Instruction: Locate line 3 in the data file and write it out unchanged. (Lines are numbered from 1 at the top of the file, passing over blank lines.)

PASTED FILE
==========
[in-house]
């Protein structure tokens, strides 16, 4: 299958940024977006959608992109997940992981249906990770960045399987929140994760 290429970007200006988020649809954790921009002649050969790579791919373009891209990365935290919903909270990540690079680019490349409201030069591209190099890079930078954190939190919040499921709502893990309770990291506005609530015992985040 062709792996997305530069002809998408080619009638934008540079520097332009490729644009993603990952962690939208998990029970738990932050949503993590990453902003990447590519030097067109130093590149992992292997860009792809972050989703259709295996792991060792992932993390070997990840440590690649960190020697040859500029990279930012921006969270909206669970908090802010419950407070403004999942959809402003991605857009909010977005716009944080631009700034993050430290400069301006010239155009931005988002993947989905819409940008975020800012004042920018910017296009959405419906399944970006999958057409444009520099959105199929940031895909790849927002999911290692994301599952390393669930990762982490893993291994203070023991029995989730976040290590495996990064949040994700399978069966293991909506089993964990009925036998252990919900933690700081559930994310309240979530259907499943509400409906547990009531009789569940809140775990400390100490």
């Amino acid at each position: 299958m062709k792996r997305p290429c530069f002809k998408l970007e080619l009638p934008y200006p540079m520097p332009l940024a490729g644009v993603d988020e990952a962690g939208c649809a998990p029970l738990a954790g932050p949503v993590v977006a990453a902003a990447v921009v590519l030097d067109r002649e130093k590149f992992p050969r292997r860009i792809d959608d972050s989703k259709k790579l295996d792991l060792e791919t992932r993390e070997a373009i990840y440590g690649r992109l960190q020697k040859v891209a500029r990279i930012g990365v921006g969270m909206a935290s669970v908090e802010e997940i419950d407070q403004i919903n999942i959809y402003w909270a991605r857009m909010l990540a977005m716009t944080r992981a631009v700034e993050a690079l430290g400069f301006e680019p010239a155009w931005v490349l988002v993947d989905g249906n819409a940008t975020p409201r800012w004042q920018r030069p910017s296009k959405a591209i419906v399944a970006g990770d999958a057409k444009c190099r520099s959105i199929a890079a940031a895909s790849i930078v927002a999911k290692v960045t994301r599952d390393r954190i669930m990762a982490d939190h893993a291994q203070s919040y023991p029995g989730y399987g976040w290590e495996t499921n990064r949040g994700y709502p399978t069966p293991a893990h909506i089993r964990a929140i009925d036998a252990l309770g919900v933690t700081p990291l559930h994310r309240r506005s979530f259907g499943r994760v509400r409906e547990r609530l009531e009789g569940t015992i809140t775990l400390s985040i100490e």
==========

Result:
């Amino acid at each position: 299958m062709k792996r997305p290429c530069f002809k998408l970007e080619l009638p934008y200006p540079m520097p332009l940024a490729g644009v993603d988020e990952a962690g939208c649809a998990p029970l738990a954790g932050p949503v993590v977006a990453a902003a990447v921009v590519l030097d067109r002649e130093k590149f992992p050969r292997r860009i792809d959608d972050s989703k259709k790579l295996d792991l060792e791919t992932r993390e070997a373009i990840y440590g690649r992109l960190q020697k040859v891209a500029r990279i930012g990365v921006g969270m909206a935290s669970v908090e802010e997940i419950d407070q403004i919903n999942i959809y402003w909270a991605r857009m909010l990540a977005m716009t944080r992981a631009v700034e993050a690079l430290g400069f301006e680019p010239a155009w931005v490349l988002v993947d989905g249906n819409a940008t975020p409201r800012w004042q920018r030069p910017s296009k959405a591209i419906v399944a970006g990770d999958a057409k444009c190099r520099s959105i199929a890079a940031a895909s790849i930078v927002a999911k290692v960045t994301r599952d390393r954190i669930m990762a982490d939190h893993a291994q203070s919040y023991p029995g989730y399987g976040w290590e495996t499921n990064r949040g994700y709502p399978t069966p293991a893990h909506i089993r964990a929140i009925d036998a252990l309770g919900v933690t700081p990291l559930h994310r309240r506005s979530f259907g499943r994760v509400r409906e547990r609530l009531e009789g569940t015992i809140t775990l400390s985040i100490e």